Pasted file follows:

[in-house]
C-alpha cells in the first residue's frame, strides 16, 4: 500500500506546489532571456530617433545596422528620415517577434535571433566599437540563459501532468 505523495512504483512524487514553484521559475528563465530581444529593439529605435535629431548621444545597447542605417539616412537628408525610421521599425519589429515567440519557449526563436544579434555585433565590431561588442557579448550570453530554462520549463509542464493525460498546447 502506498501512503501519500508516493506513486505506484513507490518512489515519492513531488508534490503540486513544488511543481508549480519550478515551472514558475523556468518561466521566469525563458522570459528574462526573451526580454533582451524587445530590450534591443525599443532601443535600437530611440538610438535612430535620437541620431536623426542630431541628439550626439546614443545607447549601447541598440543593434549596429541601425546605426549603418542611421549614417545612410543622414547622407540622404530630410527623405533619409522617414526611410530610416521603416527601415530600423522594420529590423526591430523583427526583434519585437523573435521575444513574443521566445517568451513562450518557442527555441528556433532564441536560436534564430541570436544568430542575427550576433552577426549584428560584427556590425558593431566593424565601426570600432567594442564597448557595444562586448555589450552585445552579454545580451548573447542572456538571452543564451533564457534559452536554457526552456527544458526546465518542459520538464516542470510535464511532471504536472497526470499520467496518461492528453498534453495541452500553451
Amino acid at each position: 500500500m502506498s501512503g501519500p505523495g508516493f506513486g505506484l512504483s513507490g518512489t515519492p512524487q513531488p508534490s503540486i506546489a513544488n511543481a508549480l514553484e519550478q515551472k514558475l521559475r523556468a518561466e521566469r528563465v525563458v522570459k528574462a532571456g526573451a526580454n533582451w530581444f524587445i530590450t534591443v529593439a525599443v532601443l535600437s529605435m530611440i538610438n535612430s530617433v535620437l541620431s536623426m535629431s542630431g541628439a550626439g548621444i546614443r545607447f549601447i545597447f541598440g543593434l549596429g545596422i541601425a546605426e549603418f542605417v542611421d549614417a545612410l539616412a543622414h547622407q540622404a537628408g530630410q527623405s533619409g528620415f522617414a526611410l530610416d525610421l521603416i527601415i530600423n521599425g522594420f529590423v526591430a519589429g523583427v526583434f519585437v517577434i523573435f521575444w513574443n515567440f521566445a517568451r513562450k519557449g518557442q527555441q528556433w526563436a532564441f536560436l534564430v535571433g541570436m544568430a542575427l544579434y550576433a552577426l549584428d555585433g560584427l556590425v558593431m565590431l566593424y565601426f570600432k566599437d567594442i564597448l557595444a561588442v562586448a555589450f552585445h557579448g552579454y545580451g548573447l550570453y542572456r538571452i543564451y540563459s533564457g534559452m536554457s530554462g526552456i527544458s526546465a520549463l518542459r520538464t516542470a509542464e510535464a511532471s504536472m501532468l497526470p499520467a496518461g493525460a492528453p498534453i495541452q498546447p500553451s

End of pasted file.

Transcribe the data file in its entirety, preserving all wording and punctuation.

[in-house]
C-alpha cells in the first residue's frame, strides 16, 4: 500500500506546489532571456530617433545596422528620415517577434535571433566599437540563459501532468 505523495512504483512524487514553484521559475528563465530581444529593439529605435535629431548621444545597447542605417539616412537628408525610421521599425519589429515567440519557449526563436544579434555585433565590431561588442557579448550570453530554462520549463509542464493525460498546447 502506498501512503501519500508516493506513486505506484513507490518512489515519492513531488508534490503540486513544488511543481508549480519550478515551472514558475523556468518561466521566469525563458522570459528574462526573451526580454533582451524587445530590450534591443525599443532601443535600437530611440538610438535612430535620437541620431536623426542630431541628439550626439546614443545607447549601447541598440543593434549596429541601425546605426549603418542611421549614417545612410543622414547622407540622404530630410527623405533619409522617414526611410530610416521603416527601415530600423522594420529590423526591430523583427526583434519585437523573435521575444513574443521566445517568451513562450518557442527555441528556433532564441536560436534564430541570436544568430542575427550576433552577426549584428560584427556590425558593431566593424565601426570600432567594442564597448557595444562586448555589450552585445552579454545580451548573447542572456538571452543564451533564457534559452536554457526552456527544458526546465518542459520538464516542470510535464511532471504536472497526470499520467496518461492528453498534453495541452500553451
Amino acid at each position: 500500500m502506498s501512503g501519500p505523495g508516493f506513486g505506484l512504483s513507490g518512489t515519492p512524487q513531488p508534490s503540486i506546489a513544488n511543481a508549480l514553484e519550478q515551472k514558475l521559475r523556468a518561466e521566469r528563465v525563458v522570459k528574462a532571456g526573451a526580454n533582451w530581444f524587445i530590450t534591443v529593439a525599443v532601443l535600437s529605435m530611440i538610438n535612430s530617433v535620437l541620431s536623426m535629431s542630431g541628439a550626439g548621444i546614443r545607447f549601447i545597447f541598440g543593434l549596429g545596422i541601425a546605426e549603418f542605417v542611421d549614417a545612410l539616412a543622414h547622407q540622404a537628408g530630410q527623405s533619409g528620415f522617414a526611410l530610416d525610421l521603416i527601415i530600423n521599425g522594420f529590423v526591430a519589429g523583427v526583434f519585437v517577434i523573435f521575444w513574443n515567440f521566445a517568451r513562450k519557449g518557442q527555441q528556433w526563436a532564441f536560436l534564430v535571433g541570436m544568430a542575427l544579434y550576433a552577426l549584428d555585433g560584427l556590425v558593431m565590431l566593424y565601426f570600432k566599437d567594442i564597448l557595444a561588442v562586448a555589450f552585445h557579448g552579454y545580451g548573447l550570453y542572456r538571452i543564451y540563459s533564457g534559452m536554457s530554462g526552456i527544458s526546465a520549463l518542459r520538464t516542470a509542464e510535464a511532471s504536472m501532468l497526470p499520467a496518461g493525460a492528453p498534453i495541452q498546447p500553451s